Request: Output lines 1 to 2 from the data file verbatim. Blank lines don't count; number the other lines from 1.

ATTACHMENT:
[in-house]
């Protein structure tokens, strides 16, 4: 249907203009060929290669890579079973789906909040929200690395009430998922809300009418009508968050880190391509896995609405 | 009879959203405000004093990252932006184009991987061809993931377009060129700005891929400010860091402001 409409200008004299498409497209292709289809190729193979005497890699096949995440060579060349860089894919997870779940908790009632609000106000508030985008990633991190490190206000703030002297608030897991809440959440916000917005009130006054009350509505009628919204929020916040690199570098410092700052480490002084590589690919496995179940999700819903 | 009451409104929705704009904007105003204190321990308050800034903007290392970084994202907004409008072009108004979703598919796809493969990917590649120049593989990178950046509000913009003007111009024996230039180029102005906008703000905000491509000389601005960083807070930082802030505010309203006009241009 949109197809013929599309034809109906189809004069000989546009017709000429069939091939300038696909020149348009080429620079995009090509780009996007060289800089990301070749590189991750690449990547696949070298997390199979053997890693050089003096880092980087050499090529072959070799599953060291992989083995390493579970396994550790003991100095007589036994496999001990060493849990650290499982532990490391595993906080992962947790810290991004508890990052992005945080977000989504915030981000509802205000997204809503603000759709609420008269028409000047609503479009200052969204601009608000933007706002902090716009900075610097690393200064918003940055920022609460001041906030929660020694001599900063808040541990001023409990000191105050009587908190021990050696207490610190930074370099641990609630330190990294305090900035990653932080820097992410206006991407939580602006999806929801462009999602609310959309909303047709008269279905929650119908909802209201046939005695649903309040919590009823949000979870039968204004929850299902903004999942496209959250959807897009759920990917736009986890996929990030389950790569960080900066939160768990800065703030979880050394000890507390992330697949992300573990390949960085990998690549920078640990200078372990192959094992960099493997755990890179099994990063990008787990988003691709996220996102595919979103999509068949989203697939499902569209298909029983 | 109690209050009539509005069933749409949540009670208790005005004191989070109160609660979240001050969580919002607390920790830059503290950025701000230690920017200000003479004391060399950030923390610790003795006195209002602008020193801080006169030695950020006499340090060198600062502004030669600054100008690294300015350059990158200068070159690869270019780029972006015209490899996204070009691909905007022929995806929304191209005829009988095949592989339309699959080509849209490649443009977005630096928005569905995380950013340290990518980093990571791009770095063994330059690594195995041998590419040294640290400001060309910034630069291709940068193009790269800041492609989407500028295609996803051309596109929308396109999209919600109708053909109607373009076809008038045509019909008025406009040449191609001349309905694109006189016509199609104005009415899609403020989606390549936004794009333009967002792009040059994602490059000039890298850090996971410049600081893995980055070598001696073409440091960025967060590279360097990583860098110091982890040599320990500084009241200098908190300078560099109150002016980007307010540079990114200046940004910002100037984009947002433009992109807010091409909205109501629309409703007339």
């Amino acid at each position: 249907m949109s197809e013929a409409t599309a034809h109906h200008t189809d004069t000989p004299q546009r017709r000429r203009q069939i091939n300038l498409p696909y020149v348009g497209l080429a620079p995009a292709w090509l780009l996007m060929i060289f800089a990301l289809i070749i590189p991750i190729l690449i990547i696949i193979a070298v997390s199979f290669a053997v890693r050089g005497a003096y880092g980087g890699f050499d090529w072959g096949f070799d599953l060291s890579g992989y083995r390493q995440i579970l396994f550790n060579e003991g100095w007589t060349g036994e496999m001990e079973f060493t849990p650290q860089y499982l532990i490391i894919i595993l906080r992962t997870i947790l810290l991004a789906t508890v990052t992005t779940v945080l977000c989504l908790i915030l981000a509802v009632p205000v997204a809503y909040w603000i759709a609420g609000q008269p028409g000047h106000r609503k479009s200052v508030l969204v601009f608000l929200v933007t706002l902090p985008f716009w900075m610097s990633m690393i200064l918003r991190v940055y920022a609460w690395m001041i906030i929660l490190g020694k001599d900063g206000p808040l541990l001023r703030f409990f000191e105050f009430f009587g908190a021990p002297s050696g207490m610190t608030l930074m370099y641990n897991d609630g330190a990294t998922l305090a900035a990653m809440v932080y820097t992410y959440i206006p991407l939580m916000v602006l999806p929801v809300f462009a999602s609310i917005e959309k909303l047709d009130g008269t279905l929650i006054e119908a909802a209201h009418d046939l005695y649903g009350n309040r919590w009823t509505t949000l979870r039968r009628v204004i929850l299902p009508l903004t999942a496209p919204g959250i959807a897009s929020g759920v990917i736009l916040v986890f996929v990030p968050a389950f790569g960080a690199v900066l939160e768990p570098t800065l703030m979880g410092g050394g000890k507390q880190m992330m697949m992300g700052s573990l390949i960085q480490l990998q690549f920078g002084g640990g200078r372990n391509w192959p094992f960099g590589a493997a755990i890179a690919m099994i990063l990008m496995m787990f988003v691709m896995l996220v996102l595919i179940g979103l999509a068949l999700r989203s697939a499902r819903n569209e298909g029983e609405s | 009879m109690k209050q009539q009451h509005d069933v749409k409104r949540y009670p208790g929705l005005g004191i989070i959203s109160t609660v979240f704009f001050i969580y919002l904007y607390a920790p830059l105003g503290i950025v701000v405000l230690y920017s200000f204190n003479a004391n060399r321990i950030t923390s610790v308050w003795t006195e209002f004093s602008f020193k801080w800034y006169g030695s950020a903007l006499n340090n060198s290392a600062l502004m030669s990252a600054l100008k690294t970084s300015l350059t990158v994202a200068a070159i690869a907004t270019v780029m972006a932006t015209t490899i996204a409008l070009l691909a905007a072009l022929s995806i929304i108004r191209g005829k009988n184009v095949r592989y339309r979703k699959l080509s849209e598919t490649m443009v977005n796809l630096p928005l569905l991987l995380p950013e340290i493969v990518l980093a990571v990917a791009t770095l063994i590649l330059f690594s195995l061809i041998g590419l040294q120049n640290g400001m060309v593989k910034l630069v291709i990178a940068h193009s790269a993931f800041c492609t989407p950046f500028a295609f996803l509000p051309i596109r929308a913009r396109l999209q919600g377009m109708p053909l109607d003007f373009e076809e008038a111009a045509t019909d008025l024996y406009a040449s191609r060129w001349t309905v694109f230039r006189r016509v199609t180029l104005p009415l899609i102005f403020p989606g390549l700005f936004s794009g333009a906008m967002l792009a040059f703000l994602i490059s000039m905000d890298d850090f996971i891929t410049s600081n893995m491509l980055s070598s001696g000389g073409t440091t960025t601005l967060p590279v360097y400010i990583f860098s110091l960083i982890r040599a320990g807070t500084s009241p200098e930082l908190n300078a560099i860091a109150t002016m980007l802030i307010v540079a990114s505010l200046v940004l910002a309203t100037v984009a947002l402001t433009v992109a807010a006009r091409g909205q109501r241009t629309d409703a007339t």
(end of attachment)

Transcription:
[in-house]
């Protein structure tokens, strides 16, 4: 249907203009060929290669890579079973789906909040929200690395009430998922809300009418009508968050880190391509896995609405 | 009879959203405000004093990252932006184009991987061809993931377009060129700005891929400010860091402001 409409200008004299498409497209292709289809190729193979005497890699096949995440060579060349860089894919997870779940908790009632609000106000508030985008990633991190490190206000703030002297608030897991809440959440916000917005009130006054009350509505009628919204929020916040690199570098410092700052480490002084590589690919496995179940999700819903 | 009451409104929705704009904007105003204190321990308050800034903007290392970084994202907004409008072009108004979703598919796809493969990917590649120049593989990178950046509000913009003007111009024996230039180029102005906008703000905000491509000389601005960083807070930082802030505010309203006009241009 949109197809013929599309034809109906189809004069000989546009017709000429069939091939300038696909020149348009080429620079995009090509780009996007060289800089990301070749590189991750690449990547696949070298997390199979053997890693050089003096880092980087050499090529072959070799599953060291992989083995390493579970396994550790003991100095007589036994496999001990060493849990650290499982532990490391595993906080992962947790810290991004508890990052992005945080977000989504915030981000509802205000997204809503603000759709609420008269028409000047609503479009200052969204601009608000933007706002902090716009900075610097690393200064918003940055920022609460001041906030929660020694001599900063808040541990001023409990000191105050009587908190021990050696207490610190930074370099641990609630330190990294305090900035990653932080820097992410206006991407939580602006999806929801462009999602609310959309909303047709008269279905929650119908909802209201046939005695649903309040919590009823949000979870039968204004929850299902903004999942496209959250959807897009759920990917736009986890996929990030389950790569960080900066939160768990800065703030979880050394000890507390992330697949992300573990390949960085990998690549920078640990200078372990192959094992960099493997755990890179099994990063990008787990988003691709996220996102595919979103999509068949989203697939499902569209298909029983 | 109690209050009539509005069933749409949540009670208790005005004191989070109160609660979240001050969580919002607390920790830059503290950025701000230690920017200000003479004391060399950030923390610790003795006195209002602008020193801080006169030695950020006499340090060198600062502004030669600054100008690294300015350059990158200068070159690869270019780029972006015209490899996204070009691909905007022929995806929304191209005829009988095949592989339309699959080509849209490649443009977005630096928005569905995380950013340290990518980093990571791009770095063994330059690594195995041998590419040294640290400001060309910034630069291709940068193009790269800041492609989407500028295609996803051309596109929308396109999209919600109708053909109607373009076809008038045509019909008025406009040449191609001349309905694109006189016509199609104005009415899609403020989606390549936004794009333009967002792009040059994602490059000039890298850090996971410049600081893995980055070598001696073409440091960025967060590279360097990583860098110091982890040599320990500084009241200098908190300078560099109150002016980007307010540079990114200046940004910002100037984009947002433009992109807010091409909205109501629309409703007339």